Plenty of people have already pointed out that the cover art of Rival Dealer, with its blocky text on a field of black, closely resembles that of Beyoncé’s BEYONCÉ, another masterful piece of music dropped, as an exceedingly welcome surprise, into what’s usually an end-of-year dead zone. Beyoncé and Bural, of course, come from vastly different cultural contexts, and they pursue vastly different aesthetic goals in their music. Still, there are some surprising coincidental threads that unify the two records. They’re both sparse, emotive, beautifully forward-thinking records, and they take club music sounds and use them to fascinating, unexpected ends. Both albums seem to aim to lift up and empower the people listening, rather than to just explore the moods and feelings of their creators. And both end on glorious, redemptive notes of hope. With winter cold settling in and 2013 finally rattling like a close, it feels like a real comfort to have these two people out here making music, giving it to us when we might really need it.

Rival Dealer is out now on Hyperdub.

Other albums of note out this week:

• Beyoncé’s staggering surprise BEYONCÉ.
• Disclosure’s remix comp Settle: The Remixes.
• The José González-heavy Secret Life Of Walter Mitty soundtrack.
• Mac Miller’s live-tracks-plus-rarities collection Live From Space.
• The Anchorman 2 soundtrack album.

Comments (21)
  1. This is a great write up. I actually totally agree that Burial and Beyonce are hitting similar emotional notes (which is really weird and great).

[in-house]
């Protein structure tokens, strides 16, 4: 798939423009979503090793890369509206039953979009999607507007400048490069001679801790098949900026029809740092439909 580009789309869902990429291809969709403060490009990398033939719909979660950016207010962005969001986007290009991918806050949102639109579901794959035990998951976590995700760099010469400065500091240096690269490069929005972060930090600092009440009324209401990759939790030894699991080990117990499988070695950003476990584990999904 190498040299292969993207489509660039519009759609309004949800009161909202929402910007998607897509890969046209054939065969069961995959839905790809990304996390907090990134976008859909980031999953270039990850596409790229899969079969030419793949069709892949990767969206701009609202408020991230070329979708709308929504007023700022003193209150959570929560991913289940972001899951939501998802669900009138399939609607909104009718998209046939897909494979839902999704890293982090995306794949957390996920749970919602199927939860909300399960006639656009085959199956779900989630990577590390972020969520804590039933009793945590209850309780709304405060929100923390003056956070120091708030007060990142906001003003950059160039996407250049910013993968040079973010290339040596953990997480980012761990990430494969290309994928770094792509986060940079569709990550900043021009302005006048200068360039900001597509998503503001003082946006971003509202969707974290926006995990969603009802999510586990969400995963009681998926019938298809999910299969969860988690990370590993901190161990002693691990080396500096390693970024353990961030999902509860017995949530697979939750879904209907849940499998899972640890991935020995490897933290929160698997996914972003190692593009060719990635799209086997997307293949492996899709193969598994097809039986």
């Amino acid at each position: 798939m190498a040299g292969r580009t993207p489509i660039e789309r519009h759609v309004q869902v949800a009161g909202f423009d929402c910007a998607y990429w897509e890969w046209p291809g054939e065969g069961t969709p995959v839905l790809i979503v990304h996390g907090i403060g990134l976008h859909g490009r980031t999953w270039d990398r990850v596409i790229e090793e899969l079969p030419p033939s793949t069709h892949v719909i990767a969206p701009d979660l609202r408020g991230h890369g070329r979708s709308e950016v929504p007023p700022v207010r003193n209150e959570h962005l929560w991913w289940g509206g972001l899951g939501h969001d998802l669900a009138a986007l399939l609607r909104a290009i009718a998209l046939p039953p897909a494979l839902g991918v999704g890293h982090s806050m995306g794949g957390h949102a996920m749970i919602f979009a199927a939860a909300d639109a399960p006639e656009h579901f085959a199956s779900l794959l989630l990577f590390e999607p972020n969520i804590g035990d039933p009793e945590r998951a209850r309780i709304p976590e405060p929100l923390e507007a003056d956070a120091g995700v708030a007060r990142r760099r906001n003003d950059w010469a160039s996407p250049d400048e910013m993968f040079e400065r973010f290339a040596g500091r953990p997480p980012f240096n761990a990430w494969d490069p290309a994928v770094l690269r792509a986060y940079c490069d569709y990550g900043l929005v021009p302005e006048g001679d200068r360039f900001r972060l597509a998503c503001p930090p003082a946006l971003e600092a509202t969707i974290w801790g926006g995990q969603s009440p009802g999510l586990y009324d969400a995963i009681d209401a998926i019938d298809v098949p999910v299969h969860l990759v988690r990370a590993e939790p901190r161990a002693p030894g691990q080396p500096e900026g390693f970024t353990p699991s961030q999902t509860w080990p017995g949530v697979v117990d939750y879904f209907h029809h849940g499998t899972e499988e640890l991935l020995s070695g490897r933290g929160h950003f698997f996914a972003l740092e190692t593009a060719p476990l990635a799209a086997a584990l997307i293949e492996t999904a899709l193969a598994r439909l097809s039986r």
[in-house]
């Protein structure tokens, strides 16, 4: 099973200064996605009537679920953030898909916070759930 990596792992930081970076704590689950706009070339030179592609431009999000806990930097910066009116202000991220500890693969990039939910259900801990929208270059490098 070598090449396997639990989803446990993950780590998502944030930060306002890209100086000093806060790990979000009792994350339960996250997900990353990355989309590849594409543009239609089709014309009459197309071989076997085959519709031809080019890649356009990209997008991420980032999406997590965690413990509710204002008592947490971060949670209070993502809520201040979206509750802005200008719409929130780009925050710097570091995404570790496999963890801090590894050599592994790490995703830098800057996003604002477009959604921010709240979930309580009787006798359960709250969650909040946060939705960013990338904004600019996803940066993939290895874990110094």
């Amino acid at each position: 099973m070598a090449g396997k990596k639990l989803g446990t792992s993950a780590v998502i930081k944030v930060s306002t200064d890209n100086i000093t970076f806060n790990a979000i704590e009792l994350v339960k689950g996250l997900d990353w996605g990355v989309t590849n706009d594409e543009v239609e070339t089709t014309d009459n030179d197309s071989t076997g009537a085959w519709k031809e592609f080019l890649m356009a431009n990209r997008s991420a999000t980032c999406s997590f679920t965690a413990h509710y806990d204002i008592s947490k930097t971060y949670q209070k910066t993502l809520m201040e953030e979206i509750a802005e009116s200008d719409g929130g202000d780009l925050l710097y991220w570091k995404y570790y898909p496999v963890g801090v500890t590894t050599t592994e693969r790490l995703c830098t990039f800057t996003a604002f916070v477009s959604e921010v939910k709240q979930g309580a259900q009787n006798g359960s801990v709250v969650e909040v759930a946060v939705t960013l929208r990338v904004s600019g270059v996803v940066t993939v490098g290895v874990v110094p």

Also, sorry to go here, but did you all see that Rival Dealer only got honorable mention on Pitchfork’s albums list? That’s really mysterious to me…

    • My guess is that they’d finalized the top 50 albums (or hadn’t had enough time to sit on it( list but this EP was too big of a deal to ignore completely.

      Weirder to me though was their selection of “Hold On, We’re Going Home” as song of the year. I like that song a lot… but best of the year!?

      • this has probably been covered elsewhere, but why has there been no discussion of other publications’ year end lists? arguing about these lists was one of my favorite stereogum exercises.

    • I was surprised by the same thing, figured they’d wait until next year’s lists to deal with.

      I’ll be curious to see, come Thursday, whether they choose to deal with Bey this year or not. I have to think that if they do, it should be positioned solidly near the top of the list, but then I would have thought the same for Burial. We’ll see whether they draw a line in the sand somewhere in the two day gap between when Rival Dealer and Beyoncé dropped…

      • They wound up putting Truant/Rough Sleeper in this year’s list (as well as Rival Dealer in Honourable Mentions), and didn’t put Beyonce in. Maybe they’ll find a way to put her in next year’s list like they did with Truant/Rough Sleeper.

  2. great review but all the writers saying stuff like you did that ‘the track (rival dealer) grabs your stomach and jerks it around in a way that Burial has never done before’ havn’t heard speedball2 before.

  3. One of this year’s finest releases. Masterpiece.

  4. While it can’t be denied that Burial is incorporating new techniques all over “Rival Dealer”, reading this write-up makes it seem like Burial has NEVER done anything like this EP, which I think is untrue.

    “Kindred” was the a significant “OH SHIT!” moment where I feel Burial made the most profound shift and break from his previous material. Sure, “Street Halo” was also a 3 song EP, but none of those songs even breached the 8 minute mark and felt more similar to “Untrue” than what we’ve received since. “Kindred” was the major leap forward and is, I feel, wholly responsible for where we are now with “Rival Dealer”.

    While I think “Rival Dealer” hits all the sweet spots “Kindred” hit and then some, I don’t want to live in a world where “Kindred” is forgotten. Or a world where “Truant / Rough Sleeper” is forgotten, as I feel they were both integral releases that helped prepare us for “Rival Dealer”. The big surprise is that who would’ve thought he would find MORE ways to improve the new sound he initially explored on “Kindred”.